Connecticut Audbon Society


10 Ways to Help Birds: Number 2 — Reverse the climate crisis

Rising sea levels could affect shorebirds such as these Red Knots.

We’ve made a list of 10 things you can do to help birds, and we’re counting them down one day at a time until Earth Day, April 22.

April 21, 2021 — The biggest threat to birds is climate change. Birds are already starting to feel the heat right here in Connecticut.

It’s a global problem with local and regional implications, and with local and regional opportunities for meaningful action. The most effective action is collective but that doesn’t mean we should ignore individual action.

Three quarters of all emissions from Connecticut are from cars, trucks and other forms of transportation, and from buildings, including houses. Drive less and drive slower. Turn the thermostat down in winter and up in summer.

New England is a leader on climate change nationally. The state of Connecticut plays a key role in New England, and Connecticut Audubon plays a crucial role in Connecticut. Connecticut Audubon sets the highest standards for conservation.

We address climate change issues by:

  • working on conservation projects that help protect birds and other wildlife and their habitats from the effects of climate change;
  • presenting education programs that emphasize climate change as the key conservation issue facing the state;
  • advocating with grassroots support for laws, policies, and programs that combat climate change and help wildlife and habitats adapt to its effects.

To cope with the stress of climate change, Chestnut-sided Warblers need more of their preferred shrub habitat. Photo by Gilles Carter.

Please join our Climate Change Advocacy Network. We will ask you to contact your elected representatives. We’ll provide you with simple ways to do so, and to make your individual voice part of a larger, effective whole.

Connecticut Audubon’s 20 sanctuaries encompass 3,300 acres, a number that represents a 35% increase in recent years.

Land preservation is a climate change issue because protecting forests and grasslands locks up carbon in plants and trees to keep it out of the atmosphere. Larger blocks of conserved land also help habitats and wildlife to withstand the effects of climate change.

Connecticut Audubon’s bird conservation work includes protecting beach habitat with the Audubon Alliance for Coastal Waterbirds.

Its 100 volunteers and staff are on the state’s beaches from April through August protecting and keeping track of Piping Plovers, American Oystercatchers, and Least Terns. As sea levels rise, the Alliance’s work will become even more important.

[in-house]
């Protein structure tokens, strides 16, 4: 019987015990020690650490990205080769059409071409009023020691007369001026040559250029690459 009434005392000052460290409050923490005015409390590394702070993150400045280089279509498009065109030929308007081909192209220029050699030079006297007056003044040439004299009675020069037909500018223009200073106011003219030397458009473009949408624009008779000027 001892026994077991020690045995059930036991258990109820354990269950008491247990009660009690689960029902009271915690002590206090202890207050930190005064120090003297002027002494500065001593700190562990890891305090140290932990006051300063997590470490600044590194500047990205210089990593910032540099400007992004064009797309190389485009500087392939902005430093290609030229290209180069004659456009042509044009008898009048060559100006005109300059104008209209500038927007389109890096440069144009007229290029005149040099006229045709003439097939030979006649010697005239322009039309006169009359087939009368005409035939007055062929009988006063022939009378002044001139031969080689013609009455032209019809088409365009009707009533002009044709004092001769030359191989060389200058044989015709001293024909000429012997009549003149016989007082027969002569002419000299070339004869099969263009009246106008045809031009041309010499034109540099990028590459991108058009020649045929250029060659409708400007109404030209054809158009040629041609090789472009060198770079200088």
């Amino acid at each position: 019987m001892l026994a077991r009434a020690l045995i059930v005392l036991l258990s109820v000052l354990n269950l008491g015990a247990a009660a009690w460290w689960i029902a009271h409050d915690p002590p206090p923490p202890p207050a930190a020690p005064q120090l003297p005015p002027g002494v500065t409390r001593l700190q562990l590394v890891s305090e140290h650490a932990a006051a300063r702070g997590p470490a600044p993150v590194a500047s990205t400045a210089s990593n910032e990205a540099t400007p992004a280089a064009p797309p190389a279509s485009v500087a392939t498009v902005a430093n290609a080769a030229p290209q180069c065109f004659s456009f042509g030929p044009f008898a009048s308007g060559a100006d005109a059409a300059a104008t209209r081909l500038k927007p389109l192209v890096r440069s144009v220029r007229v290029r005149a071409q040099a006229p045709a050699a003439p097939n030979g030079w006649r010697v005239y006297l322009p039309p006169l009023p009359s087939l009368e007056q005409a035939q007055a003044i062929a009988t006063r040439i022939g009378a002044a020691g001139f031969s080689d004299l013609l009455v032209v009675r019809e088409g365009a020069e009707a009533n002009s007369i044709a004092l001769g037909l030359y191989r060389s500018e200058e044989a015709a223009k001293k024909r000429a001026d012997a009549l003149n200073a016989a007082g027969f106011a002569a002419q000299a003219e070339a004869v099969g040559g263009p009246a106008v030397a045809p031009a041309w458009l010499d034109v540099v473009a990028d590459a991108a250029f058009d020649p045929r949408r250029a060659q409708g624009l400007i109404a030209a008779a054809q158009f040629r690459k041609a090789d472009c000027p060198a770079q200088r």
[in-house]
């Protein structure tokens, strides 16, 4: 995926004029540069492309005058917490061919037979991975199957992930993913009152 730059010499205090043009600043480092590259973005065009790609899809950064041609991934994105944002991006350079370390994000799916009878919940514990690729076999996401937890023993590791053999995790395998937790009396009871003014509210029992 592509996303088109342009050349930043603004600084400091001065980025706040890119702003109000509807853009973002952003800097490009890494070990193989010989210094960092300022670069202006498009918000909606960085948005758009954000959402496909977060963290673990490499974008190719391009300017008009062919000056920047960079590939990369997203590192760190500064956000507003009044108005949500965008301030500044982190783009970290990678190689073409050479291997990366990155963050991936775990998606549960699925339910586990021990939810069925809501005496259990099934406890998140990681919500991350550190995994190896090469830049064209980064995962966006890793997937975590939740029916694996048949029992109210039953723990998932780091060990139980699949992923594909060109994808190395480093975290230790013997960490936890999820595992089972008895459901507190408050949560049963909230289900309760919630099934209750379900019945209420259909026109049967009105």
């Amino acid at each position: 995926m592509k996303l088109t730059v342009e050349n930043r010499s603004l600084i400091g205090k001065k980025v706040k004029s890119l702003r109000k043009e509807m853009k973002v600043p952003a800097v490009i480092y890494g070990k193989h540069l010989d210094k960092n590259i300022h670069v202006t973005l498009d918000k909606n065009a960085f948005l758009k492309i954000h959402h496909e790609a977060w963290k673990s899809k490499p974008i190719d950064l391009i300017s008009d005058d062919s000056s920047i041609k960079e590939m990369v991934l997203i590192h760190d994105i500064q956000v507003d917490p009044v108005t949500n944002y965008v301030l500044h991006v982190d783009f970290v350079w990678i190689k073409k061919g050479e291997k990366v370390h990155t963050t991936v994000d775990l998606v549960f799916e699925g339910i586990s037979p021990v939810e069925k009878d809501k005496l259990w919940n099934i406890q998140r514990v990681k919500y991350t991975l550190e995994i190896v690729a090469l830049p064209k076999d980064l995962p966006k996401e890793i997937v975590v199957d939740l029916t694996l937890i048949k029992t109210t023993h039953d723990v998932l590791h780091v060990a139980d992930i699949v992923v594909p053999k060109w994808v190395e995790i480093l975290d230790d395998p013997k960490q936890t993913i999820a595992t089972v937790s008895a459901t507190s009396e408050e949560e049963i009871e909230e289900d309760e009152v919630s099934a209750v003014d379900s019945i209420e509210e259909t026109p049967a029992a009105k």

The fastest declining birds in New England include those that nest in shrub habitat.

As Prairie Warbler, Blue-winged Warbler, Chestnut-sided Warbler, Brown Thrasher, Eastern Towhee, and others struggle to adapt to a warmer climate, prime nesting areas will be essential to help them survive.

Connecticut Audubon is managing over 200 acres of shrub habitat in Pomfret, Hampton, Westport, Fairfield, Sherman, and Goshen.

Education/Science in Nature

Climate change science has beenpart of Connecticut Audubon’s Science in Nature outdoor education program almost from its start in 2012.

More than 70,000 students have been through the program. Virtually all of them have been introduced to the subject with instruction appropriate to their grade levels.

Senator Richard Blumenthal listens as Connecticut Audubon Society Executive Director Patrick Comins expresses support for Blumenthal’s Plum Island preservation legislation. Photo by Alisha Milardo/Connecticut Audubon

Connecticut Audubon’s members form a large, committed, knowledgeable, and active group of grassroots advocates.

The organization’s annual Connecticut State of the Birds report has delved into climate change and its effects on the state’s birds. The 2019 report looked at the future of Long Island Sound as climate change worsens.

In recent years Connecticut Audubon and its members have supported:

  • the state’s efforts to procure up to 2000 megawatts of electricity from wind farms to be built south of Block Island and Nantucket. Connecticut Audubon also worked with a coalition on best practices to protect birds and other wildlife during construction and operation.
  • a new state law that authorizes municipal climate change and coastal resiliency reserve funds.
  • funding for the state Community Investment Act, to buy and preserve open space.
  • permanent funding of the federal Land and Water Conservation Fund, which provides land acquisition money to states.
  • authorization of the Recovering America’s Wildlife Act, which would provide about $12.6 million a year to Connecticut to be used for projects such as protecting coastal habitats that are under increasing threats from sea level rise and severe coastal storms.

Connecticut Audubon also supported and submitted comments on Governor Lamont’s Executive Order on Climate Change.

Climate change is an over-arching issue, with direct impacts on conservation. There’s a role for everyone, at the individual level, the state level, the regional level, and the national level. Please join our Climate Change Advocacy Network.







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